These scenarios are currently under discussion within the government ministries and a public consultation is underway. The final official scenario for the carbon-neutral pathway will be announced by the end of October.

What drives Korea’s hydrogen policy?

But why does the government so aggressively promote the hydrogen economy?

Hydrogen gained attention in Korea for the first time in the 2000s when oil prices escalated. Such interest subsided as oil prices stabilized and the government changed. Ten years later, however, the newly elected President Moon’s government declared hydrogen an attractive alternative to nuclear energy which has currently nearly 30% share in Korea’s energy mix. Moon’s government also had to deal with fine dust pollution, which was the most concerning social issue when he was inaugurated. While the deployment of renewables had not shown significant progress and triggered controversies, the government has elevated hydrogen to the forefront of its energy transition plan. Sub-national governments compete to hydrogen infrastructure to be paid for by the central government.

Some point out the close relationship between the government and conglomerates in Korea. Hyundai Motor, the country’s leading automobile company, has made a significant investment in hydrogen fuel cell cars over many years. It currently has the largest share of the global hydrogen vehicle market. Therefore, the government’s ambition in achieving the hydrogen economy is suspected to be part of back-scratching policy. Such suspicions are fed by the long-standing cooperation between governmental elites and highly concentrated ‘chaebol’ groups (family-controlled large conglomerates, including Samsung and Hyundai).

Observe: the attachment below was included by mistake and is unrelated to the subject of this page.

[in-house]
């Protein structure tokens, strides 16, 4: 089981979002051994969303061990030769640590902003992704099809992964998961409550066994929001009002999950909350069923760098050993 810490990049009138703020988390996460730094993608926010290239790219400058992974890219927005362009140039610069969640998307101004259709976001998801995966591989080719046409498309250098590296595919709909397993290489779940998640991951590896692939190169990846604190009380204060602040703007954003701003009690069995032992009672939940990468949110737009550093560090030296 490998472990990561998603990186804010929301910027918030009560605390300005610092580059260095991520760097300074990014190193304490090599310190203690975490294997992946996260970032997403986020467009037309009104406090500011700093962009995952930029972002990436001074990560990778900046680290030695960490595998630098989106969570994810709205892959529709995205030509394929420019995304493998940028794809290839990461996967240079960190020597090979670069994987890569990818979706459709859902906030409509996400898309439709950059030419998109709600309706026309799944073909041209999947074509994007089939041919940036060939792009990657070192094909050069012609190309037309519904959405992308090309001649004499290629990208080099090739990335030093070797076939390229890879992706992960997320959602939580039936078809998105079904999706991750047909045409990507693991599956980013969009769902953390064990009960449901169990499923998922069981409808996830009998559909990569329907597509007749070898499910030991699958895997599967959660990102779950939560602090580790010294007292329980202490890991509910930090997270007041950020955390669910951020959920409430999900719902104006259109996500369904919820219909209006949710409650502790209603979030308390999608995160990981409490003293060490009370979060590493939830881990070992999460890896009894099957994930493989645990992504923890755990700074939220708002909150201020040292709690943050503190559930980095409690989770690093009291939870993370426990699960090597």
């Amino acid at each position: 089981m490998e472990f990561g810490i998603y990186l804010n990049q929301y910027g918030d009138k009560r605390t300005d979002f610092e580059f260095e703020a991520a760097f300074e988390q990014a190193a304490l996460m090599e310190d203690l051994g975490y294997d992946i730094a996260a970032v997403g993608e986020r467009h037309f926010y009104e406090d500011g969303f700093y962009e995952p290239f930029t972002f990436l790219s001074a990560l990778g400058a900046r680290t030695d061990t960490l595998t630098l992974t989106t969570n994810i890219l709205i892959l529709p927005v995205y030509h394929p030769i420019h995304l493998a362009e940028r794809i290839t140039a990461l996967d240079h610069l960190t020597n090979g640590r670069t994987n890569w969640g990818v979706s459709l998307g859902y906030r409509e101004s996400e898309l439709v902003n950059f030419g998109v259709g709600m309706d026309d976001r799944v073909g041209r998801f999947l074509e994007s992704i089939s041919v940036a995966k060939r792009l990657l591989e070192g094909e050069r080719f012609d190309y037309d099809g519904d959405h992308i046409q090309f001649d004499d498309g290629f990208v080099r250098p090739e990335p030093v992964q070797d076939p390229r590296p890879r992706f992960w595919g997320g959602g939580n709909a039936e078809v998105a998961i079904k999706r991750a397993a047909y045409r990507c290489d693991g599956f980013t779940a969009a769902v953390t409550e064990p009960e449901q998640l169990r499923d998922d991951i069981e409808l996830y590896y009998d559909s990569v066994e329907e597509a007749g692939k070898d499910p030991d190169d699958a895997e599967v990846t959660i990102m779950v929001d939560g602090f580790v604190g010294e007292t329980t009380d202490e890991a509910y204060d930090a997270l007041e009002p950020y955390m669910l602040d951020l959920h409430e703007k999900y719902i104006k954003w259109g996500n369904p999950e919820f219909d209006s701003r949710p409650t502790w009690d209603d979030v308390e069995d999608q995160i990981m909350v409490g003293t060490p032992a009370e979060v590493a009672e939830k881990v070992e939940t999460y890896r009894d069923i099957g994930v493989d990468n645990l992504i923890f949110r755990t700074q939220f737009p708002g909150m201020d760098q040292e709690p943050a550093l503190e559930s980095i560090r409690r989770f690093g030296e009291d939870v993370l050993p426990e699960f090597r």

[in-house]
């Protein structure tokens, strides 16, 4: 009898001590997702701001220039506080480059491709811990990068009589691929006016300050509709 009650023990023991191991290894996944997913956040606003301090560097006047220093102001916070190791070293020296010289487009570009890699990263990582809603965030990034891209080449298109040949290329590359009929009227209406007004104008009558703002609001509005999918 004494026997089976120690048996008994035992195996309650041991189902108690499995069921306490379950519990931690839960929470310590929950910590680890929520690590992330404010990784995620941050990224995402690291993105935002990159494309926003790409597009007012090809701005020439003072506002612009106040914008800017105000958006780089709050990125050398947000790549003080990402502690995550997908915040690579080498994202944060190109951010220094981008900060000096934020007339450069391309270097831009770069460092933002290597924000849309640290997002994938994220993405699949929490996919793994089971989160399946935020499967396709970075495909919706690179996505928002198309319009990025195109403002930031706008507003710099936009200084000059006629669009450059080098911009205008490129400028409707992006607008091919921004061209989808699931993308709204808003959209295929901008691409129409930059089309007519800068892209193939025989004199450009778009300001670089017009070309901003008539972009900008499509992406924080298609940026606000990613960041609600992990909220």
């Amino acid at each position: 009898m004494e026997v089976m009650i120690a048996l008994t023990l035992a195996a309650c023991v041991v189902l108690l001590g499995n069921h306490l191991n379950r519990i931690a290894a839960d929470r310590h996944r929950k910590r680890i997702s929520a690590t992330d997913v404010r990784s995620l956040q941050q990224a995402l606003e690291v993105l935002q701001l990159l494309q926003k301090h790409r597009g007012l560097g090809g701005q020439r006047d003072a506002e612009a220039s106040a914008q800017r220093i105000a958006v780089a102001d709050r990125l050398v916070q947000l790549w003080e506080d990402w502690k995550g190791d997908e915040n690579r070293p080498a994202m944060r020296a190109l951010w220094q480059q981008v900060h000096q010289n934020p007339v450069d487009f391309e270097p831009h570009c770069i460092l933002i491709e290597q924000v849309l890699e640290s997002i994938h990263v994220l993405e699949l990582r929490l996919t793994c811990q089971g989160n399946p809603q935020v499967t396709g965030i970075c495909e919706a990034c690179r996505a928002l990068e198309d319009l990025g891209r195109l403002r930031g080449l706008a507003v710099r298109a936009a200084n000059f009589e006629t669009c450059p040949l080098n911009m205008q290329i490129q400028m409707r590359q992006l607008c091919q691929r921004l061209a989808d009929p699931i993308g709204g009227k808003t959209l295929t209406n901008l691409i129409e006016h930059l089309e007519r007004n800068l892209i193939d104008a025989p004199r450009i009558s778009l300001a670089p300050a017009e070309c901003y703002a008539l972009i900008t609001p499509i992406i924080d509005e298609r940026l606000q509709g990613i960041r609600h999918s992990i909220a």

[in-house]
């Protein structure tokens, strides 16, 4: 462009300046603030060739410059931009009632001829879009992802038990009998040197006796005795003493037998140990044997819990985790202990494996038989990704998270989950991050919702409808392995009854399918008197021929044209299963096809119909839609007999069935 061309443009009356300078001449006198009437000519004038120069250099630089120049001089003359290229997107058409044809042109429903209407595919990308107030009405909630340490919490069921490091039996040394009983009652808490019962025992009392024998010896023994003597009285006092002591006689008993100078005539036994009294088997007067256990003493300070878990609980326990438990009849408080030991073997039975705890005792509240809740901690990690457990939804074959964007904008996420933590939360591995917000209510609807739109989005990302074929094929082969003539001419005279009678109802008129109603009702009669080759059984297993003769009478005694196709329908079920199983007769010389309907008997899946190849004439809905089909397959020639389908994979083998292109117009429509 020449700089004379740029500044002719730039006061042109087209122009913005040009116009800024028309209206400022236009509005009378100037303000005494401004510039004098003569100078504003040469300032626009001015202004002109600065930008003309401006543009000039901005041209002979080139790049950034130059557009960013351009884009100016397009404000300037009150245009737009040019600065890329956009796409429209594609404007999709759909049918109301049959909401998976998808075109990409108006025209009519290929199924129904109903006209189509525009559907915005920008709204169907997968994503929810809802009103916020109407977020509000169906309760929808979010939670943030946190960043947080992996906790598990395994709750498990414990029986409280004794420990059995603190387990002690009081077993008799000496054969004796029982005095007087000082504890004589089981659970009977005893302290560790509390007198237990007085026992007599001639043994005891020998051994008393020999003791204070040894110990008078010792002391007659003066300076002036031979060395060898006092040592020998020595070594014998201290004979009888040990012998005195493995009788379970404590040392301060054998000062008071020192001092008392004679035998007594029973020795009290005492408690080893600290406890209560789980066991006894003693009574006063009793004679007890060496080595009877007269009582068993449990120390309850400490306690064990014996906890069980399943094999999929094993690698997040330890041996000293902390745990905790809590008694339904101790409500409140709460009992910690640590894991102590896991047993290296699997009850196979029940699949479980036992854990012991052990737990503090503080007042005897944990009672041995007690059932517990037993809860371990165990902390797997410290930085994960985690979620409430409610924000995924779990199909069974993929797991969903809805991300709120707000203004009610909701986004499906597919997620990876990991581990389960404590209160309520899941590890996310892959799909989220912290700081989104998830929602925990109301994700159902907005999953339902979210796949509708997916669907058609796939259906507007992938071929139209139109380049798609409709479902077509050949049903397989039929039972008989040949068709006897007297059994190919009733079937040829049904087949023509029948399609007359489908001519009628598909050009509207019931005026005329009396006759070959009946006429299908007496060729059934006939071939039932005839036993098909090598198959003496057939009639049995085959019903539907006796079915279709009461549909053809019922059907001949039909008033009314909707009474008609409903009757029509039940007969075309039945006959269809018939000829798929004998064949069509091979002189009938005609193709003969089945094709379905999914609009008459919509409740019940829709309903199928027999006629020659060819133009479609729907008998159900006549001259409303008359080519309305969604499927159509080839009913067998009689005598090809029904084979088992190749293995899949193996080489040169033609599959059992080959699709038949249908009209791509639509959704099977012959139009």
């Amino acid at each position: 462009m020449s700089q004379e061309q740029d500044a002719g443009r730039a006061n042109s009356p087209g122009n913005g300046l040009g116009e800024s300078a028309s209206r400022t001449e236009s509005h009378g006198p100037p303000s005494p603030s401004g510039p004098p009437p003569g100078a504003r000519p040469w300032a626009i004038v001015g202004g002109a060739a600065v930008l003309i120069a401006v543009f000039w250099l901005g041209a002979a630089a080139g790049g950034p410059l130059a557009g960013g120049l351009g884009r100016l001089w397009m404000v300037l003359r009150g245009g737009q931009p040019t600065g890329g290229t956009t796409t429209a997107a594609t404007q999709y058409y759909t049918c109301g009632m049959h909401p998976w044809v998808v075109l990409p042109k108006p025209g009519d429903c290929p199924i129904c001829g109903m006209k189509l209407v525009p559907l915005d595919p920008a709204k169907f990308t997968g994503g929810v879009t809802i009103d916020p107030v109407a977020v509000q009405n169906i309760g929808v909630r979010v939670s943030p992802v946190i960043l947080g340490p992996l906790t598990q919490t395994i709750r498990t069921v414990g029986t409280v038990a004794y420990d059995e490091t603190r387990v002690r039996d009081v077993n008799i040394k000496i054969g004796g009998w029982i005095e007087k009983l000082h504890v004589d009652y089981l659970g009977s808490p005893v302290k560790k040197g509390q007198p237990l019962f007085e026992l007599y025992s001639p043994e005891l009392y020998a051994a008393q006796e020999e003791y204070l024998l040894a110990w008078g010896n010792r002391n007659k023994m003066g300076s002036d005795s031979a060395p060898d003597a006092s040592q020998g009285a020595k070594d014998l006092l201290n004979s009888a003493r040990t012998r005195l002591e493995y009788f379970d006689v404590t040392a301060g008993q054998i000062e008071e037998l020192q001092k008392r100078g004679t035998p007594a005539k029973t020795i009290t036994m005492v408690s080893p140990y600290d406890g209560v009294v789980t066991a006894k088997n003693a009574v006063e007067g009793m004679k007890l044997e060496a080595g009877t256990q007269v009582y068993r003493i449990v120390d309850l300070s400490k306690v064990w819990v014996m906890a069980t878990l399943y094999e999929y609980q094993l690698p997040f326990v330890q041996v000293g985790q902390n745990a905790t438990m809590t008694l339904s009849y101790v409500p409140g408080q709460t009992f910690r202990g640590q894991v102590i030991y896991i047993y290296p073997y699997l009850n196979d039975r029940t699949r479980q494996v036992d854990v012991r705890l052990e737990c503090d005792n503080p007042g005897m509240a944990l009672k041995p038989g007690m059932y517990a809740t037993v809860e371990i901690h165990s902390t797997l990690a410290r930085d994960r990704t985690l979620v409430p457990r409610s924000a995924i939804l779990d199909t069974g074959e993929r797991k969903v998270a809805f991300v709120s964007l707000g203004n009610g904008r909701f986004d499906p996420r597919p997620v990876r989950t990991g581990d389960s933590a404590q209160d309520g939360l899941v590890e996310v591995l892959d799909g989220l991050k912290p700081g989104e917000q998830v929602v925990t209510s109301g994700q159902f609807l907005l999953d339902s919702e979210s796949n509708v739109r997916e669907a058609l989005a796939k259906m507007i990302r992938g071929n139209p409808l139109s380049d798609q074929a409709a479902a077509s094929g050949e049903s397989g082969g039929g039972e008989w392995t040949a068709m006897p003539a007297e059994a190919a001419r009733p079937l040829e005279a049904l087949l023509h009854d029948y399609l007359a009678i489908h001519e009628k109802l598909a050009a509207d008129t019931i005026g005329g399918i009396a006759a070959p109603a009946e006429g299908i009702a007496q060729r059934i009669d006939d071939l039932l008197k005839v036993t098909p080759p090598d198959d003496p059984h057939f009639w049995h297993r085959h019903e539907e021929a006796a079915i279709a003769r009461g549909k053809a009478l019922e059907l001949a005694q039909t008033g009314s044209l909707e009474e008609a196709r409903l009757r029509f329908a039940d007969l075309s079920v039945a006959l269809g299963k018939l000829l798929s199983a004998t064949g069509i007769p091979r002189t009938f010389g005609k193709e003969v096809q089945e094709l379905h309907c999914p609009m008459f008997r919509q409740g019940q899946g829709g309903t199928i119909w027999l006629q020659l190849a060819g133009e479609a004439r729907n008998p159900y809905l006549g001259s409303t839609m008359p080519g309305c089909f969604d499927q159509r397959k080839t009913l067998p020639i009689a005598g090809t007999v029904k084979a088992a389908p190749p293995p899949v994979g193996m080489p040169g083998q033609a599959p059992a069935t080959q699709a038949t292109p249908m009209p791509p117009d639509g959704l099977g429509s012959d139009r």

Can hydrogen economy be really low-carbon? 

The main criticism against the hydrogen economy is that not all hydrogen is ‘green’. Hydrogen extraction from conventional natural gas emits more greenhouse gases than when directly using natural gas as fuel, even with CCS. While the current hydrogen fuel cell cars operating in Korea use grey hydrogen, some experts are skeptical about meeting the demand for hydrogen only with grey hydrogen when the number of hydrogen cars increases in the future. Because carbon emissions from grey hydrogen are unavoidable, the carbon neutrality scenarios suggested by the Presidential Committee consider that 13.6 million tons of greenhouse gas emissions are expected every year as a result of hydrogen production.

Is Korea becoming a pioneer of the global low carbon hydrogen economy, or is it simply striding down the wrong path? The uncertainty of the future makes it hard to answer.


Yi hyun Kang is a postdoctoral researcher at Université Saint-Louis – Bruxelles. She has worked as a journalist at Pressian, a Korean online newspaper and is interested in climate change, water and policy change issues.

Leave a Reply

Your email address will not be published. Required fields are marked *